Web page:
The postings on this site are my own and don't necessarily represent IBM's positions, strategies or opinions.
On Friday morning, Pat heard a quick news item on the radio while I was getting ready for work. "There has been a bombing in Bangalore."
I drove to work and looked for Bangalore-based colleagues and friends on our instant messaging system and found some. All of their families and friends were OK. Then I went on an e-mail writing campaign, sending notes with my prayers for their safety to everyone with whom I worked closely while on assignment there for six months last year.
All of them were safe, thank God.
This morning, I woke up to learn that more bombs went off over the weekend, this time in Ahmedabad, where I have a colleague with whom I worked fairly closely for some months. I've written to him. He's due to come to Armonk in a couple of weeks.
During my assignment, Pat and I were so frustrated by how elaborate a process it was to get a cell-phone number. A representative from the cell phone service provider came to our house to ensure that we really lived there. This rendezvous took weeks and weeks to make happen. We were so annoyed...but it was all about Security, to ensure that we were who we claimed we were. Standard practice.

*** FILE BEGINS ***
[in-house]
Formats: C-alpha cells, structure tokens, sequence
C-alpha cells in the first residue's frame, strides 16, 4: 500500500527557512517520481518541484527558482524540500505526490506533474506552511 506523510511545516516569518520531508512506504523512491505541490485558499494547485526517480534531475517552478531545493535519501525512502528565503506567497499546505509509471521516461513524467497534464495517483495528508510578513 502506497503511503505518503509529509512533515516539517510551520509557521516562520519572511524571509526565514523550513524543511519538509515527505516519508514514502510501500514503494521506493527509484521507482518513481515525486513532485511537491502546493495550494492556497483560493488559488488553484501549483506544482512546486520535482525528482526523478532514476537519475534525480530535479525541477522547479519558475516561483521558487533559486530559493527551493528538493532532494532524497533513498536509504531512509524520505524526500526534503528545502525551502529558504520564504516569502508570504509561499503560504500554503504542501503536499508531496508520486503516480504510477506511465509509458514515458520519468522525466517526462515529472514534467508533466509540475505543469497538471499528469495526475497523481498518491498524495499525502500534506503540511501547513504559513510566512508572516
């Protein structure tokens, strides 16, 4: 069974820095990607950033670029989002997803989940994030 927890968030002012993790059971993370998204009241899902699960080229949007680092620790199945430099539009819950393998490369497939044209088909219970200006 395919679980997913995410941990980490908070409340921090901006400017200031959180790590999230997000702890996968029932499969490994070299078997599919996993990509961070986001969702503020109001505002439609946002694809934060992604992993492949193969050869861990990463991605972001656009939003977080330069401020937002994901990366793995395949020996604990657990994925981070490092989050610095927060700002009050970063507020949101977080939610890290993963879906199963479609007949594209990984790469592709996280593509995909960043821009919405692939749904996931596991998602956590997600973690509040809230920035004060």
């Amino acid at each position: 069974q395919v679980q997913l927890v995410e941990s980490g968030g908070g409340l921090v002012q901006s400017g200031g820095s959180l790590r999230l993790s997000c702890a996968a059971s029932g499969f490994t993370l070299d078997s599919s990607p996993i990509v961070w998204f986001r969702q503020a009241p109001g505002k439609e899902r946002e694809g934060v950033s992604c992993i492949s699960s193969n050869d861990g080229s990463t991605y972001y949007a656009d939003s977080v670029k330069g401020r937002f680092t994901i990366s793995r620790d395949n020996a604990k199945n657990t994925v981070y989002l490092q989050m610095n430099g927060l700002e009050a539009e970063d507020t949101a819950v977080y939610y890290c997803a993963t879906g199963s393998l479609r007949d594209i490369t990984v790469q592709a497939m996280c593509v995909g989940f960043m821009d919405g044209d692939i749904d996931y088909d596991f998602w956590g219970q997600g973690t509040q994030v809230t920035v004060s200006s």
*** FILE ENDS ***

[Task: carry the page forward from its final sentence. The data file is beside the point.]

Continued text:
Just about every day that my driver -- same driver, same vehicle -- pulled into the IBM parking lot on Bannerghatta Road, a Security guard checked the trunk and under the car. I can only imagine the Security precautions now.
It's unnerving to be so far away from there now. And I have assignee's guilt, I think, that I'm not living there permanently -- especially when I think of a couple of colleagues, who are still in India, still on assignment.
It's amazing to have so many people about whom I care if they live or die, who live nine and a half hours ahead of me. When I lived in Jerusalem from July, 1985 to July, 1986, there was a bomb at a Hebrew University campus bus stop and I walked by it after it had happened, on my way to a final exam. What if I had walked by it earlier?
And I was in New York City on September 11th, but uptown, at Madison and 57th. What if I had been at the World Financial Center instead? Early that morning, we had met by phone to discuss a potential project for a client based there, and then I drove into Manhattan, just as the first plane crashed into the first tower; I had a shocking view of the building right after it happened, from across the river, before entering the Lincoln Tunnel....Times like this remind me of times like that.
And we keep going and living our lives until our time is up. I'm reminded to be grateful for whatever time I have left.